Seahorses are remarkable since they belong to the male-pregnant Syngnathidae family. Seahorses have a pouch where females deposit eggs. Once placed, the male fertilises and incubates the eggs for 45 days until they hatch. 


Marmosets are adorable, but males take their duty as fathers seriously. The average marmoset dad grooms, feeds, and gives piggyback rides to his baby children, while the mom becomes indifferent after a few weeks. 

Emperor penguins are dedicated parents. Females must eat for two months after laying an egg. In Antarctica, the father must keep the egg warm. Dad keeps the egg for two months between his foot and brooding pouch. 

Emperor Penguins

Male rheas incubate the female's eggs like emperor penguins. Male rheas, ostrich-like ratites, court up to 12 females. Even with roving eyes and several mates, male rheas never abandon their young.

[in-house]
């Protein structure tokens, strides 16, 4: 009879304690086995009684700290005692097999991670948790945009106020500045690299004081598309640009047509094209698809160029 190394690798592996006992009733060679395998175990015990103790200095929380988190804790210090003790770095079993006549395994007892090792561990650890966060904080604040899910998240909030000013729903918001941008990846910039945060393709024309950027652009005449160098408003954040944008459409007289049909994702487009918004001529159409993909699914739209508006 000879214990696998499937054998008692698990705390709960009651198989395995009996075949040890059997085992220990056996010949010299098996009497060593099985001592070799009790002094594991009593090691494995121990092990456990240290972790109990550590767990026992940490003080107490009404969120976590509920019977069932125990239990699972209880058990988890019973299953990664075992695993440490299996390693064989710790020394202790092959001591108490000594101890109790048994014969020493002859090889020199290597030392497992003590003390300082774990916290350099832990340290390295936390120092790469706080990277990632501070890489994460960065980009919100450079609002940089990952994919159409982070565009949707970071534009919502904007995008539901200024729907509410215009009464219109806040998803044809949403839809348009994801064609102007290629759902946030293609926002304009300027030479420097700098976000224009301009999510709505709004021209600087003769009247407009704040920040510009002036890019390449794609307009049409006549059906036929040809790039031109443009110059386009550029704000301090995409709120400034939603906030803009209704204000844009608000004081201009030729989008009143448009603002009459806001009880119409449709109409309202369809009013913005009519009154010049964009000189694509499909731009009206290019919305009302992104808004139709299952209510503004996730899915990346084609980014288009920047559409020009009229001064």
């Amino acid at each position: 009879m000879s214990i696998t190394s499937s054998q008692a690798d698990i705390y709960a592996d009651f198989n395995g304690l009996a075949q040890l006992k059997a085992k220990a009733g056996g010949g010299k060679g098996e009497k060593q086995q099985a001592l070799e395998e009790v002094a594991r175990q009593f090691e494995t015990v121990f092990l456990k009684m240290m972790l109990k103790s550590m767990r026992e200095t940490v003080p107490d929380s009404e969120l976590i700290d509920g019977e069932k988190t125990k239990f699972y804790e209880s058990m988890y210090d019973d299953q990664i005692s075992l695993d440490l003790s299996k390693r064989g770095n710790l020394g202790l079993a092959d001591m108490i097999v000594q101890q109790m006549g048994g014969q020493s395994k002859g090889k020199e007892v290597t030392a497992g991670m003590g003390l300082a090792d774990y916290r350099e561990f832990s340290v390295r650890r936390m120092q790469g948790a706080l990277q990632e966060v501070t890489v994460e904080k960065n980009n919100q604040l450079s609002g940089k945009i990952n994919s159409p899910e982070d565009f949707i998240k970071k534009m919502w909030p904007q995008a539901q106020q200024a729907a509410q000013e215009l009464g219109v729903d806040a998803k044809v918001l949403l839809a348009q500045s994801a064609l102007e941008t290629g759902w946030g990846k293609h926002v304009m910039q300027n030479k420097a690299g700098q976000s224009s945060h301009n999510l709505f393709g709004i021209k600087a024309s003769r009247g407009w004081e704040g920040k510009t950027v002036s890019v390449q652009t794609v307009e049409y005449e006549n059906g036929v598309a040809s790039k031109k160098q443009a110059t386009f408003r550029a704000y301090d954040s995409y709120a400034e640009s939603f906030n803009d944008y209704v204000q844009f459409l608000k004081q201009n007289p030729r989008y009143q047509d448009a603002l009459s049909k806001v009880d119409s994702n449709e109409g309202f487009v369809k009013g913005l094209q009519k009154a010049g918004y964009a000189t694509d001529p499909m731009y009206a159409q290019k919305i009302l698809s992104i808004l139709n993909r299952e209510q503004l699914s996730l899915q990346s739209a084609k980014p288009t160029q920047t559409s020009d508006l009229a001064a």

Among fish, father arowanas show the most paternal care. Arowanas are mouthbrooders, carrying their marble-like eggs in their mouths until they hatch. Even after hatching, arowana fathers continue to hold hundreds of juvenile fish in their mouths. 

Male jacanas build nests, incubate eggs, and raise babies. Male jacanas are faithful homemakers, staying with the nest long after the females have migrated. They're such loyal fathers that they'll care for other males' eggs. 


Frogs and toads are maybe the most devoted parents. Frog males frequently refuse to eat until their tadpoles can survive on their own. Other frog dads lodge their spawn in their skin, like the midwife toad. 


Despite being apex predators, male wolves are attentive, monogamous, and fiercely protective dads. A wolf pack has a male, female, and their cubs. After giving birth, a female wolf doesn't leave her den for weeks. 


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